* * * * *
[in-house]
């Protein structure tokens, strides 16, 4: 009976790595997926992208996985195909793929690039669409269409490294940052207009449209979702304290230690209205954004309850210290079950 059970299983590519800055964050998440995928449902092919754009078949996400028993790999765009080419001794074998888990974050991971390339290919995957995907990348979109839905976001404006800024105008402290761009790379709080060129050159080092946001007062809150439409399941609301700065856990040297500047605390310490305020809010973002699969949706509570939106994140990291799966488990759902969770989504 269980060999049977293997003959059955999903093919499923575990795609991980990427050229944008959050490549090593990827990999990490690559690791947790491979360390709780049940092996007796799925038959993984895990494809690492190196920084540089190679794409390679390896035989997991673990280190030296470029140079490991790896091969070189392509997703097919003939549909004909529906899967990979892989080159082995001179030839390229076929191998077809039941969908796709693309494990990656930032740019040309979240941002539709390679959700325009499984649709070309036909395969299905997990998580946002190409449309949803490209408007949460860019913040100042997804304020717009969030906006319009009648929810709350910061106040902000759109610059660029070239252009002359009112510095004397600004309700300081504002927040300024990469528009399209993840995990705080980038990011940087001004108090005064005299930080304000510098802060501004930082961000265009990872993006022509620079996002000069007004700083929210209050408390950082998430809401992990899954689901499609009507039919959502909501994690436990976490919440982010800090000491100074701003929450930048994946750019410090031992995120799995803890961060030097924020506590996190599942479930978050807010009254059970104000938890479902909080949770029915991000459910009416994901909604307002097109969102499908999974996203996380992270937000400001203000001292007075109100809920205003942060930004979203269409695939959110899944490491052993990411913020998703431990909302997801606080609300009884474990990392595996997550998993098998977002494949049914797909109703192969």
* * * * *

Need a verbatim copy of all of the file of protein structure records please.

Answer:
[in-house]
């Protein structure tokens, strides 16, 4: 009976790595997926992208996985195909793929690039669409269409490294940052207009449209979702304290230690209205954004309850210290079950 059970299983590519800055964050998440995928449902092919754009078949996400028993790999765009080419001794074998888990974050991971390339290919995957995907990348979109839905976001404006800024105008402290761009790379709080060129050159080092946001007062809150439409399941609301700065856990040297500047605390310490305020809010973002699969949706509570939106994140990291799966488990759902969770989504 269980060999049977293997003959059955999903093919499923575990795609991980990427050229944008959050490549090593990827990999990490690559690791947790491979360390709780049940092996007796799925038959993984895990494809690492190196920084540089190679794409390679390896035989997991673990280190030296470029140079490991790896091969070189392509997703097919003939549909004909529906899967990979892989080159082995001179030839390229076929191998077809039941969908796709693309494990990656930032740019040309979240941002539709390679959700325009499984649709070309036909395969299905997990998580946002190409449309949803490209408007949460860019913040100042997804304020717009969030906006319009009648929810709350910061106040902000759109610059660029070239252009002359009112510095004397600004309700300081504002927040300024990469528009399209993840995990705080980038990011940087001004108090005064005299930080304000510098802060501004930082961000265009990872993006022509620079996002000069007004700083929210209050408390950082998430809401992990899954689901499609009507039919959502909501994690436990976490919440982010800090000491100074701003929450930048994946750019410090031992995120799995803890961060030097924020506590996190599942479930978050807010009254059970104000938890479902909080949770029915991000459910009416994901909604307002097109969102499908999974996203996380992270937000400001203000001292007075109100809920205003942060930004979203269409695939959110899944490491052993990411913020998703431990909302997801606080609300009884474990990392595996997550998993098998977002494949049914797909109703192969």